Nancy Brown, CEO of the American Heart Association, got her start in healthcare more than 30 years ago. After starting off as a hospital volunteer, she began her professional career as special events director at Mount Carmel Mercy Hospital in Detroit. She then made her way through the ranks in the healthcare industry, eventually signing on as the metro executive and development director at the Dallas-based American Heart Association in 1986.
Fast forward to now, and Brown has served as the nonprofit organization’s chief executive for nearly nine years. After taking on various roles at AHA, she’s learned “how valuable everyone’s role in AHA is.” The organization currently employs 3,000 people in more than 70 countries and is in every major U.S. city.
I spoke to Brown about the AHA’s impact since moving its headquarters from New York City to Dallas in the 1970s, its role in DFW, and its future plans to fight heart disease and stroke.
What is it about AHA that’s led it to be the largest volunteer organization fighting against stroke?
“We’re a scientific organization that has an ability to execute programs and activities [battling stroke and cardiovascular disease] through the broad grassroots network of the AHA. Specifically, we execute that science but also through public policy at the local, state, and federal level, and work to transform communities.”
What prompted AHA to relocate its headquarters from New York to Dallas decades ago?
“During that time, AHA’s model of the association was to develop and create programs and products that could be implemented and sent to local affiliates … It was similar to a product distribution model. [But] AHA visionaries said they saw potential in Dallas. It was more central to service the entire country. And what a smart move that was.”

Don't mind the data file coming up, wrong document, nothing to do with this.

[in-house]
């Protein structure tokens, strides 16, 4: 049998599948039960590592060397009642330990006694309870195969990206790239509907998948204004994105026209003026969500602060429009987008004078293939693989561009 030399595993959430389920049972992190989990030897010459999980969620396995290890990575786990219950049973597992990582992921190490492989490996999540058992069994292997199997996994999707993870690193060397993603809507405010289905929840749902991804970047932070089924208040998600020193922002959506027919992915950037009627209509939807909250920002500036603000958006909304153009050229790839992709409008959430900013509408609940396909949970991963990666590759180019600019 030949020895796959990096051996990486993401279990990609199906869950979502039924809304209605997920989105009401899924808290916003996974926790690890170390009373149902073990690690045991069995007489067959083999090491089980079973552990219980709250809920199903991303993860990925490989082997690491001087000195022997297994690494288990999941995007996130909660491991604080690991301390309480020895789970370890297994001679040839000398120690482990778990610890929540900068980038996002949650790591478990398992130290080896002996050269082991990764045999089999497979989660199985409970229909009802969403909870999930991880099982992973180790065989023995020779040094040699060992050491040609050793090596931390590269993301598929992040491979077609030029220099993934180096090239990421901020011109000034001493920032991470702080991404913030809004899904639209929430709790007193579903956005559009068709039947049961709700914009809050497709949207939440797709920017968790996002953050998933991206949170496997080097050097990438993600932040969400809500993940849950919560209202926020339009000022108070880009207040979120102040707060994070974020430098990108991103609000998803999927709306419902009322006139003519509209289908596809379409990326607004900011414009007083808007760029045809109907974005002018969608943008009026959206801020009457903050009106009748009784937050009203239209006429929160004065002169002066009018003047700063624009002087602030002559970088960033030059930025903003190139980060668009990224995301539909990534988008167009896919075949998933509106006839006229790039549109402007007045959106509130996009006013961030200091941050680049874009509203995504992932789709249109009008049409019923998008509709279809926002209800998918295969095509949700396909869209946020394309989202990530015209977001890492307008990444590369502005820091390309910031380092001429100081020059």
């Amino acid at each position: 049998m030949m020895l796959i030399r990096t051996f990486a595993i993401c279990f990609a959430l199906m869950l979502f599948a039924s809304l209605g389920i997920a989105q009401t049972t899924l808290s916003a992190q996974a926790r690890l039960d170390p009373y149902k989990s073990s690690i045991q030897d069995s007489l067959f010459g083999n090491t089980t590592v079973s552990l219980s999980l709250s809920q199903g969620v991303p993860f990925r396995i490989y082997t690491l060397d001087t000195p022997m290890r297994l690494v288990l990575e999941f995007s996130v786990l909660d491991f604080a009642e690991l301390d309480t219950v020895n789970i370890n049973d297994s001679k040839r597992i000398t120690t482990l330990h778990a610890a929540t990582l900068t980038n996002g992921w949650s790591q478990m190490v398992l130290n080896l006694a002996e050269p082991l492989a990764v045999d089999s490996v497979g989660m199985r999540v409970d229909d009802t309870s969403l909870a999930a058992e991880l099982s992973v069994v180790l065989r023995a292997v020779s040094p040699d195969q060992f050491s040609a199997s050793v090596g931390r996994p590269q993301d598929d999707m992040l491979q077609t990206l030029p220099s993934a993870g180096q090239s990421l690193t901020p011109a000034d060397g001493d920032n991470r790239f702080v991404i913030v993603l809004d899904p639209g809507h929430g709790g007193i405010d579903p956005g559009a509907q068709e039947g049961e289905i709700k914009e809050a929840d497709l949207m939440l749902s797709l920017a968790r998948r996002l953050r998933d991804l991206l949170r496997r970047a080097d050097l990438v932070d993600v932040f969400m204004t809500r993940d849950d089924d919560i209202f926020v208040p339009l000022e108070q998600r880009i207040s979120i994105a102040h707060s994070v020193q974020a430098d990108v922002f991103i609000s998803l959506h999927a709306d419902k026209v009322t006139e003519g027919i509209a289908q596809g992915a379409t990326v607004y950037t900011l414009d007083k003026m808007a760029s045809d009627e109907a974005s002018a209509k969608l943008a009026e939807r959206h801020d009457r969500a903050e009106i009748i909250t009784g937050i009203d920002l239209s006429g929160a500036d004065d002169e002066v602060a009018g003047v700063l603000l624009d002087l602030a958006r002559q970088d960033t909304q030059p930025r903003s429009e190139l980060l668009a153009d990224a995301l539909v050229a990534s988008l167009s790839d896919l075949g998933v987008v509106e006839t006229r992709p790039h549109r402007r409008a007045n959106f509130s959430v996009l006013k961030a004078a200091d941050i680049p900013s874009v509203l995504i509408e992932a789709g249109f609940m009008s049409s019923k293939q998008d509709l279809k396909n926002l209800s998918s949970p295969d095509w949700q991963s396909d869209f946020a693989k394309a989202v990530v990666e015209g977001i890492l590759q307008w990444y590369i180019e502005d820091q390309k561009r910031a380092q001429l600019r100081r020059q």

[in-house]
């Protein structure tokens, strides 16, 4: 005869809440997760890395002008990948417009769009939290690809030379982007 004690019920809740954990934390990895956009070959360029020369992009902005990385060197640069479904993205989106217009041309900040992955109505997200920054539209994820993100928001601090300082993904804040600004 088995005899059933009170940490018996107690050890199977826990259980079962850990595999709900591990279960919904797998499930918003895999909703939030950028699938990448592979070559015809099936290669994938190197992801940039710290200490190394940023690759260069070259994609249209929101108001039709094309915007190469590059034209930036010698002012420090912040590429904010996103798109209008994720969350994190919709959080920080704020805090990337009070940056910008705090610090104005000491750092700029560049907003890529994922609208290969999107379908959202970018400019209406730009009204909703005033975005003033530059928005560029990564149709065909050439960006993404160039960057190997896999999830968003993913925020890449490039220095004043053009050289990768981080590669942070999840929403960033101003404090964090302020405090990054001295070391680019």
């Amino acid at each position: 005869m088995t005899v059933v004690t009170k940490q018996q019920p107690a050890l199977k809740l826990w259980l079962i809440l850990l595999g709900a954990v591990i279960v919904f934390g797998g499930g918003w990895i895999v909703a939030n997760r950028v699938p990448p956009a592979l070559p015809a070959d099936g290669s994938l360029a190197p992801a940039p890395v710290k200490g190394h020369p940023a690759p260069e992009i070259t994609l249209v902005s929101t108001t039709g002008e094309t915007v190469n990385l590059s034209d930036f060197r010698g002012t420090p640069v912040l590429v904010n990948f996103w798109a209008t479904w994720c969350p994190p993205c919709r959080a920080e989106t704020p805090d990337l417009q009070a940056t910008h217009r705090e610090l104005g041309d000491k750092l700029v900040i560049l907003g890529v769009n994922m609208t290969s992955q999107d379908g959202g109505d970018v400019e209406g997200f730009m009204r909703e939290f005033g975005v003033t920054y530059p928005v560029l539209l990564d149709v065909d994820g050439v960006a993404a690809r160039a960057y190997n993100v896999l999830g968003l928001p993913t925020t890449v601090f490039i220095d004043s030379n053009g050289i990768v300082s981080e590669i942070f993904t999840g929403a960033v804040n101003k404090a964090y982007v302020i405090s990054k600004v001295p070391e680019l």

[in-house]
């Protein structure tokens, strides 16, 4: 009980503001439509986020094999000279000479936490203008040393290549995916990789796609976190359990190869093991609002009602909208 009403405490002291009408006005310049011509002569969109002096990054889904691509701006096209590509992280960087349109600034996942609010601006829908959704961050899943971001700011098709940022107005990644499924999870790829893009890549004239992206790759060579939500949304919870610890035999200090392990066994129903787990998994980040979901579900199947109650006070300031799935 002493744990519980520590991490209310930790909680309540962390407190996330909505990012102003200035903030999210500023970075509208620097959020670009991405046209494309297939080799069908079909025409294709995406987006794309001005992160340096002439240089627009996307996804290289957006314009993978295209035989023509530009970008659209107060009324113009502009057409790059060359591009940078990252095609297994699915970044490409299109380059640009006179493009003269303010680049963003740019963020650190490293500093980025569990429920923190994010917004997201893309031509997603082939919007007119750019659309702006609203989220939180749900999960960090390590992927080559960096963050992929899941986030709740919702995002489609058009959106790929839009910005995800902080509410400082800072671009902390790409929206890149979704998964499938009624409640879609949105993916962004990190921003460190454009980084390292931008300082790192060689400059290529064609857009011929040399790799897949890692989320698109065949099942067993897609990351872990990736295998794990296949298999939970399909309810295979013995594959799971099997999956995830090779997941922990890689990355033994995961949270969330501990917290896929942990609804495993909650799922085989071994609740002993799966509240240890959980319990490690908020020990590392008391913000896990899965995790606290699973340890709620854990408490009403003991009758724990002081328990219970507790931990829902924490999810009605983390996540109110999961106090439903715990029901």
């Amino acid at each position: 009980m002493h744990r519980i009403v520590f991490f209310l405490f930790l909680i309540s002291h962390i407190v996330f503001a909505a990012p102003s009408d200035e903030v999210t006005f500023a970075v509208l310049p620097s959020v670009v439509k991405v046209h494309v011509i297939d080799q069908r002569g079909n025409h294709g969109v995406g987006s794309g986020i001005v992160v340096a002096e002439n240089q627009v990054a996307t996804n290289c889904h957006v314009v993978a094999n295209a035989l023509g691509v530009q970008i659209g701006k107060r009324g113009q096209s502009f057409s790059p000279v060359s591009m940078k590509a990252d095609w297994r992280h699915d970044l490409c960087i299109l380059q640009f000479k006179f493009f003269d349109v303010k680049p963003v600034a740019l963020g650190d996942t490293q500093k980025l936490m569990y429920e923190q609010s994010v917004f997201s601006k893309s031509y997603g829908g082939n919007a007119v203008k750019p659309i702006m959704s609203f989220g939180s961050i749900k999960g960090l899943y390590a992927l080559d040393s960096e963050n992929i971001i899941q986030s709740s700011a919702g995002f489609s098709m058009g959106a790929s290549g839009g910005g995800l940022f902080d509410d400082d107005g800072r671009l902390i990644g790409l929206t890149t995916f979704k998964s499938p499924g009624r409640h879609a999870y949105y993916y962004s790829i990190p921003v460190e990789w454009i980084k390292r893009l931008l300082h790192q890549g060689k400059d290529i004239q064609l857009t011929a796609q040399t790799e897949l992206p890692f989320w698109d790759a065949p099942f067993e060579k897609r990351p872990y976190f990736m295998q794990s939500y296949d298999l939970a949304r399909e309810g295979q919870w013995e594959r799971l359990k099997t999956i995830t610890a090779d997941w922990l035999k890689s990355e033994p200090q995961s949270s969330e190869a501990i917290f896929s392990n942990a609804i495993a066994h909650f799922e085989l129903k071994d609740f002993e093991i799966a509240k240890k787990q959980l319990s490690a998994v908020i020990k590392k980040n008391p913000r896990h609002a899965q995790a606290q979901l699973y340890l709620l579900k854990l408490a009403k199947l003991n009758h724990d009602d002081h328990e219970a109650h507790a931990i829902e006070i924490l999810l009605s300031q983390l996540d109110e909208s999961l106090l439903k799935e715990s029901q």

So, what is AHA’s presence like in DFW now?
“We employ 1,200 [in our Dallas office]. AHA’s total revenue was $863 million for the 2015-16 year. With less than a month to go before fiscal year-end, we’re focused on delivering growth for ’16-’17. We’re growing as an organization with our ventures. For example, at the recently established Institute for Precision Cardiovascular Medicine, we’re working at the intersection of science and technology and trying to find new ways to work with data and genetics. We also work in furthering research and science, and we’re the second largest funder in national health grants.”
I know AHA funds grants to further cardiovascular disease research. How many are given out in Dallas?
“Of the 2,200 active research grants given to scientists and researchers nationally, AHA funded 47 awards valued at $11,047,180 in DFW. They were given to Texas A&M University–Commerce, UT Arlington, UNT Science Center–Fort Worth, and UT Southwestern Medical Center.”
So, what are some future plans being drawn up at the headquarters?
“Improving cardiovascular health is a large area of focus, knowing that fewer than 3 percent of Americans have ideal cardiovascular health. It’s our goal to improve cardio health by 20 percent by 2020. We’re also working on our science, grassroot efforts, and branding to achieve this. [We’ve also developed a four-part plan] in this area: enabling data sharing, since everyone’s talking about sharing data but no one’s talked about enabling and creating a data discovery platform, so there’s one place to look at electronic health records and medical info; working with our patient research network, where AHA patients can donate their own data to personalize medical records; giving large competitive grants to look further into cardiac fitness; and convening organizations that are interested in cardiovascular medicine to create a strategic national blueprint.”
Any final thoughts?
“Our local Dallas division is our most successful local one. They have the most donors, and the involvement and influence of leaders in our community gives us a great opportunity to test these concepts at our institution and work with local healthcare institutions.”